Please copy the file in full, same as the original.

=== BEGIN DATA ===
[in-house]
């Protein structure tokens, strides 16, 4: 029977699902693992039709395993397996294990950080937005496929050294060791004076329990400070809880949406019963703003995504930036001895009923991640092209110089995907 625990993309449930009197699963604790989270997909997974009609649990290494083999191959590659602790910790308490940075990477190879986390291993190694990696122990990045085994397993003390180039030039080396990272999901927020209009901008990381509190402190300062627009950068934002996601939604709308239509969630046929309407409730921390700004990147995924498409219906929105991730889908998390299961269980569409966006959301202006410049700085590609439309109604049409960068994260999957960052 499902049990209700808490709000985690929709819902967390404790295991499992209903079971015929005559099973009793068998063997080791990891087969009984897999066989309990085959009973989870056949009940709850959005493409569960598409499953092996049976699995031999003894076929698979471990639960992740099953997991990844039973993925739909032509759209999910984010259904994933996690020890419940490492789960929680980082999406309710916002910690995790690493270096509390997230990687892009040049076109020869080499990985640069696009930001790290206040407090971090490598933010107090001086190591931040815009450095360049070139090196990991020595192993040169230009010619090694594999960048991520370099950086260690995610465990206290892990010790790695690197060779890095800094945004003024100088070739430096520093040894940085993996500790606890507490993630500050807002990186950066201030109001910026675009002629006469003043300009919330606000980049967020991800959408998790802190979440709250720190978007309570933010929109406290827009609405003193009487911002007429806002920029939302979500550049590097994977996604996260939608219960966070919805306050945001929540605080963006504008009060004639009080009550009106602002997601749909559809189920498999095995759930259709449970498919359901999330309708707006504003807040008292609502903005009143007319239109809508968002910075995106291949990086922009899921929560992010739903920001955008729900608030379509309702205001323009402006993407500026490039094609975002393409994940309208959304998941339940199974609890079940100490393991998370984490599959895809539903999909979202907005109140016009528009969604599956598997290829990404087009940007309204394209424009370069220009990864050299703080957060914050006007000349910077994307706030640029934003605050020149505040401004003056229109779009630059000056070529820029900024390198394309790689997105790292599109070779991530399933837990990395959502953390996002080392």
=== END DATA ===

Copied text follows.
[in-house]
């Protein structure tokens, strides 16, 4: 029977699902693992039709395993397996294990950080937005496929050294060791004076329990400070809880949406019963703003995504930036001895009923991640092209110089995907 625990993309449930009197699963604790989270997909997974009609649990290494083999191959590659602790910790308490940075990477190879986390291993190694990696122990990045085994397993003390180039030039080396990272999901927020209009901008990381509190402190300062627009950068934002996601939604709308239509969630046929309407409730921390700004990147995924498409219906929105991730889908998390299961269980569409966006959301202006410049700085590609439309109604049409960068994260999957960052 499902049990209700808490709000985690929709819902967390404790295991499992209903079971015929005559099973009793068998063997080791990891087969009984897999066989309990085959009973989870056949009940709850959005493409569960598409499953092996049976699995031999003894076929698979471990639960992740099953997991990844039973993925739909032509759209999910984010259904994933996690020890419940490492789960929680980082999406309710916002910690995790690493270096509390997230990687892009040049076109020869080499990985640069696009930001790290206040407090971090490598933010107090001086190591931040815009450095360049070139090196990991020595192993040169230009010619090694594999960048991520370099950086260690995610465990206290892990010790790695690197060779890095800094945004003024100088070739430096520093040894940085993996500790606890507490993630500050807002990186950066201030109001910026675009002629006469003043300009919330606000980049967020991800959408998790802190979440709250720190978007309570933010929109406290827009609405003193009487911002007429806002920029939302979500550049590097994977996604996260939608219960966070919805306050945001929540605080963006504008009060004639009080009550009106602002997601749909559809189920498999095995759930259709449970498919359901999330309708707006504003807040008292609502903005009143007319239109809508968002910075995106291949990086922009899921929560992010739903920001955008729900608030379509309702205001323009402006993407500026490039094609975002393409994940309208959304998941339940199974609890079940100490393991998370984490599959895809539903999909979202907005109140016009528009969604599956598997290829990404087009940007309204394209424009370069220009990864050299703080957060914050006007000349910077994307706030640029934003605050020149505040401004003056229109779009630059000056070529820029900024390198394309790689997105790292599109070779991530399933837990990395959502953390996002080392």